These and other standards led to a wide range of activities such as a lab on the effects of caffeine consumption on the circulatory and nervous systems; expert talks from people who have struggled with addition, a psychotherapist, and a local physician and addictions expert; and participating in a high ropes course on the campus of a community college that borders Four Rivers. (more…)

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Empowering Teachers as School Leaders at Four Rivers

May 7, 2019 by

This is the second post in a series about Four Rivers Charter Public School, an EL Education school in western Massachusetts. Links to the other posts are at the end of this article.

Four Rivers is making a deliberate shift toward distributed leadership, with teachers taking greater responsibility for leadership at the school level, not just in their own classrooms. Both teachers and administrators are enthusiastic about the initial results.

Four Rivers StaffIn traditional schools, authority is hierarchical. This can produce a culture of compliance that works against teachers taking initiative for school-level improvements. Distributing leadership helps to manage the complexity of competency-based schools, promotes leadership opportunities for educators, and builds structures and culture for collaboration, as explained in Moving Toward Mastery: Growing, Developing, and Sustaining Educators for Competency-Based Education. Cultivating empowering and distributed leadership is also one of the quality principles for competency-based education.

A shift toward teacher leadership at Four Rivers happened in late 2017 when Principal Peter Garbus and Assistant Principal Susan Durkee attended an EL Education leadership institute on this topic. Excited about implementing what they had learned, they recruited three teachers who had each been at Four Rivers for more than a decade to join them in forming an instructional leadership team. One teacher was from each of the school’s three grade-level tiers (7-8, 9-10, and 11-12). The team met last summer to make initial plans and then attended an EL Education leadership institute together in the winter to increase their understanding of effective strategies.

“Teachers should and need to be involved in leadership of the school, and that’s got to focus on students’ learning,” Garbus said. The teachers on the leadership team have played key roles in planning and leading the school’s professional development work, which began with creating the faculty work plan. This focused on enhancing curriculum and advancing three school-wide key learning outcomes developed collaboratively by the faculty—that students should become strong investigators, critical thinkers, and communicators; effective learners; and ethical people who contribute to a better world.­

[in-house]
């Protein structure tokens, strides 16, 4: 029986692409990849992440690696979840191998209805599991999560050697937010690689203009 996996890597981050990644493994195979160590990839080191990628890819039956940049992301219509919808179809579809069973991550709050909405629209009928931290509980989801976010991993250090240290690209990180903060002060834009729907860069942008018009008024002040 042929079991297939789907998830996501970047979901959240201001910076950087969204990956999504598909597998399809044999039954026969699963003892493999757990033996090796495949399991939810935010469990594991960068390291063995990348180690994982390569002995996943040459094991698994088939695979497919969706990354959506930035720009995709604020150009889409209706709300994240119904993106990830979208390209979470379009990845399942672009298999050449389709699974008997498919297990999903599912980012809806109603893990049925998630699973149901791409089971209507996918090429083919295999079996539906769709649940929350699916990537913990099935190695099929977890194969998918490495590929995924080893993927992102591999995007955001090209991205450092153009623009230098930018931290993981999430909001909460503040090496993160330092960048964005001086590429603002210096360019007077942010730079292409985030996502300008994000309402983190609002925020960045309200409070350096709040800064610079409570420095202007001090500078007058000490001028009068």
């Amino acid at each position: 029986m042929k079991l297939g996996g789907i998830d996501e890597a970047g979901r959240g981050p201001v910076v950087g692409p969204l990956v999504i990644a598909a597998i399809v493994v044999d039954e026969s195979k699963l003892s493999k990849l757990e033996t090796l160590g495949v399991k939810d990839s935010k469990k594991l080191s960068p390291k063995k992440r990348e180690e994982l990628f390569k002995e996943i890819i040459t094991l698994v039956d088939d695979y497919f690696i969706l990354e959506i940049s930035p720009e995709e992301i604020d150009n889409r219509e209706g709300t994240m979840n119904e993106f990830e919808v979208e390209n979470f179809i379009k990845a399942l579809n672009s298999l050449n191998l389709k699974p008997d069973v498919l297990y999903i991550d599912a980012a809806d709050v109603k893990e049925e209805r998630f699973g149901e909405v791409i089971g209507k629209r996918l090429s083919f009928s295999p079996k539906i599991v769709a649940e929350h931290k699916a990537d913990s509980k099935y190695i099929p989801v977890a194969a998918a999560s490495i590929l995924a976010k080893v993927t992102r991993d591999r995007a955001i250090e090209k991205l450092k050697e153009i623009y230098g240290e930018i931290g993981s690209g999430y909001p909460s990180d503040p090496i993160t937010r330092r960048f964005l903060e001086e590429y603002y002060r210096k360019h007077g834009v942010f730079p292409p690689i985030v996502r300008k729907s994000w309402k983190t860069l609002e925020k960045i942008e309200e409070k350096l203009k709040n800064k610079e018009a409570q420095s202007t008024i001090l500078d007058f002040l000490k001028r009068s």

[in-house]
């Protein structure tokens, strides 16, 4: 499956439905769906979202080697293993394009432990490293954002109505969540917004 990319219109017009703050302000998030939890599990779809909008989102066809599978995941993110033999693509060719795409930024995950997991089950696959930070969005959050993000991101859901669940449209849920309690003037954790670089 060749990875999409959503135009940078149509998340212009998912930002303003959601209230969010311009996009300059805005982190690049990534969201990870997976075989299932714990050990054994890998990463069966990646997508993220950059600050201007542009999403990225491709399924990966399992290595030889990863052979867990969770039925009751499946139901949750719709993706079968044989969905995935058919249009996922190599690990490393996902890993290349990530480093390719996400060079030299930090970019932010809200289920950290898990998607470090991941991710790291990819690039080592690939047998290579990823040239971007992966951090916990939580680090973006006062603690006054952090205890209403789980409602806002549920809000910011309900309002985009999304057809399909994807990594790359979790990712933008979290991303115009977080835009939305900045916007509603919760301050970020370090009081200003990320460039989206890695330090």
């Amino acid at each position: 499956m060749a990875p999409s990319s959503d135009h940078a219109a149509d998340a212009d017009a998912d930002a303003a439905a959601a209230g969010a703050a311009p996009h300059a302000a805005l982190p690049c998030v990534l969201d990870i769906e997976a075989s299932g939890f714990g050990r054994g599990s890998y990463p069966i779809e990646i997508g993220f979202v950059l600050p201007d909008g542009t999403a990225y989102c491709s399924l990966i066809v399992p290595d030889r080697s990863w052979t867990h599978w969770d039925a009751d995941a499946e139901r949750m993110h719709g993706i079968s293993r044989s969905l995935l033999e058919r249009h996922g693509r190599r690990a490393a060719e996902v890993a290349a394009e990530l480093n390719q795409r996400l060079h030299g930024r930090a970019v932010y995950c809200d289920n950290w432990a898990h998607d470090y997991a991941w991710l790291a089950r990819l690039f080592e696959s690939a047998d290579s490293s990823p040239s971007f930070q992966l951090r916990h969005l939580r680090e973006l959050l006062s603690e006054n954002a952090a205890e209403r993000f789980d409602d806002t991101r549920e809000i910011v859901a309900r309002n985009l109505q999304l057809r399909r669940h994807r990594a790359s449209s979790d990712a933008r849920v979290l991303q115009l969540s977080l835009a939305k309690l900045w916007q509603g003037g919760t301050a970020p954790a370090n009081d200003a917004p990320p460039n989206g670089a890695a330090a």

The school’s focus this school year was to promote those key learning outcomes by enhancing the curriculum and deepening student engagement. Their first step was (more…)

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Webinar: An Introduction to K-12 Competency-Based Education

May 2, 2019 by

iNACOL WebinarCompetency-based education—also referred to as mastery-based, proficiency-based, or performance-based education—is a system of education designed to equitably ensure that all students develop the knowledge and skills they will need for college, career, and life. This webinar will answer the most frequently asked questions about why competency-based education is important, how it relates to personalization, what makes an effective competency-based model, and what policies need to be in place to support it.

Join us on Thursday, May 23, 3:00-4:00 p.m. ET for an introduction to competency-based education in K-12 systems. The presenters are:

You can register for the webinar here.

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Using Global Best Practices for School Self-Assessment and Action Planning at Monmouth Middle School

April 29, 2019 by

Cover of Global Best Practices ToolThis is the second post in a series about the Global Best Practices (GBP) tool from the Great Schools Partnership. It is an outstanding, free resource that offers a practical, step-by-step process for assessing schools to inform school improvement plans. It focuses on characteristics of high-performing schools and can help facilitate shifts toward high-quality competency-based practice.

The first post gives an overview of GBP. This article shares how GBP has been used by Monmouth Middle School in RSU2 in Monmouth, Maine. Their work advances several of the quality principles for competency-based education, such as developing processes for ongoing continuous improvement and organizational learning.

Developing a Self-Assessment and Action Plan

Principal Mel Barter explained that Monmouth, a school with grades 4–8, used Global Best Practices when they had a multi-year coaching and professional development contract with the Great Schools Partnership. She was a teacher on the school leadership team at the time, and they had a new principal who wanted to conduct GBP’s self-assessment and develop an action plan.

After recording their performance strategies and evidence for each GBP dimension, teachers scored the school on each dimension. The school’s leadership team used these scores to draft an action plan during the summer and presented it to the whole staff in the fall. Staff members volunteered to take leadership on the parts they were most interested in.

The Action Plan “got traction quickly. It made it so easy to talk about challenges and how we could make important changes,” Barter explained. “Having the Great Schools Partnership coaches was amazing. They did so much for us, and we still use their protocols.”

The full action plan for all GBP dimensions is available here. School culture was one priority area (more…)